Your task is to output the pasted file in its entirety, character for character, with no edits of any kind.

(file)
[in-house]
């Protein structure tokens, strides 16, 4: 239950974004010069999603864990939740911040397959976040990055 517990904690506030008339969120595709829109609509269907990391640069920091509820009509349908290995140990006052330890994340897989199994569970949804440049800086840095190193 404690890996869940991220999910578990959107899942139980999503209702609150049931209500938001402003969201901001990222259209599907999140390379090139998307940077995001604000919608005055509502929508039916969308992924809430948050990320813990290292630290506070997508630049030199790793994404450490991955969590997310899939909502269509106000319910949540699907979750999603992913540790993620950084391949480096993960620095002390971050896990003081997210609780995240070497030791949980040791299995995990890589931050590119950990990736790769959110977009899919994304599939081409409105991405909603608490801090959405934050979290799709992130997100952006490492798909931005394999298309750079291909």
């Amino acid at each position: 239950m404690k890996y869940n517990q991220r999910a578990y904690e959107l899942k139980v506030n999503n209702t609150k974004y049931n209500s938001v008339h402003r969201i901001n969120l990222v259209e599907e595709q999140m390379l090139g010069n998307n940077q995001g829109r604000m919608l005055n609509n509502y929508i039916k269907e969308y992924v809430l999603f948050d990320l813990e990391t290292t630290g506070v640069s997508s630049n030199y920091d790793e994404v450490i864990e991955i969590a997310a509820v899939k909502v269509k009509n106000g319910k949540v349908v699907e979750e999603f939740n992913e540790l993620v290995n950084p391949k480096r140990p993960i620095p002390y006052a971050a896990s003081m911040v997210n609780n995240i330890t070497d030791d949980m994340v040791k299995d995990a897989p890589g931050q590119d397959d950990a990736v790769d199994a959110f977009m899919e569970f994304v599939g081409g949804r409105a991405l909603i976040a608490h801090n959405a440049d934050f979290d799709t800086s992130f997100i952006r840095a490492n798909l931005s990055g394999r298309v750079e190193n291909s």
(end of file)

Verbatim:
[in-house]
């Protein structure tokens, strides 16, 4: 239950974004010069999603864990939740911040397959976040990055 517990904690506030008339969120595709829109609509269907990391640069920091509820009509349908290995140990006052330890994340897989199994569970949804440049800086840095190193 404690890996869940991220999910578990959107899942139980999503209702609150049931209500938001402003969201901001990222259209599907999140390379090139998307940077995001604000919608005055509502929508039916969308992924809430948050990320813990290292630290506070997508630049030199790793994404450490991955969590997310899939909502269509106000319910949540699907979750999603992913540790993620950084391949480096993960620095002390971050896990003081997210609780995240070497030791949980040791299995995990890589931050590119950990990736790769959110977009899919994304599939081409409105991405909603608490801090959405934050979290799709992130997100952006490492798909931005394999298309750079291909």
């Amino acid at each position: 239950m404690k890996y869940n517990q991220r999910a578990y904690e959107l899942k139980v506030n999503n209702t609150k974004y049931n209500s938001v008339h402003r969201i901001n969120l990222v259209e599907e595709q999140m390379l090139g010069n998307n940077q995001g829109r604000m919608l005055n609509n509502y929508i039916k269907e969308y992924v809430l999603f948050d990320l813990e990391t290292t630290g506070v640069s997508s630049n030199y920091d790793e994404v450490i864990e991955i969590a997310a509820v899939k909502v269509k009509n106000g319910k949540v349908v699907e979750e999603f939740n992913e540790l993620v290995n950084p391949k480096r140990p993960i620095p002390y006052a971050a896990s003081m911040v997210n609780n995240i330890t070497d030791d949980m994340v040791k299995d995990a897989p890589g931050q590119d397959d950990a990736v790769d199994a959110f977009m899919e569970f994304v599939g081409g949804r409105a991405l909603i976040a608490h801090n959405a440049d934050f979290d799709t800086s992130f997100i952006r840095a490492n798909l931005s990055g394999r298309v750079e190193n291909s």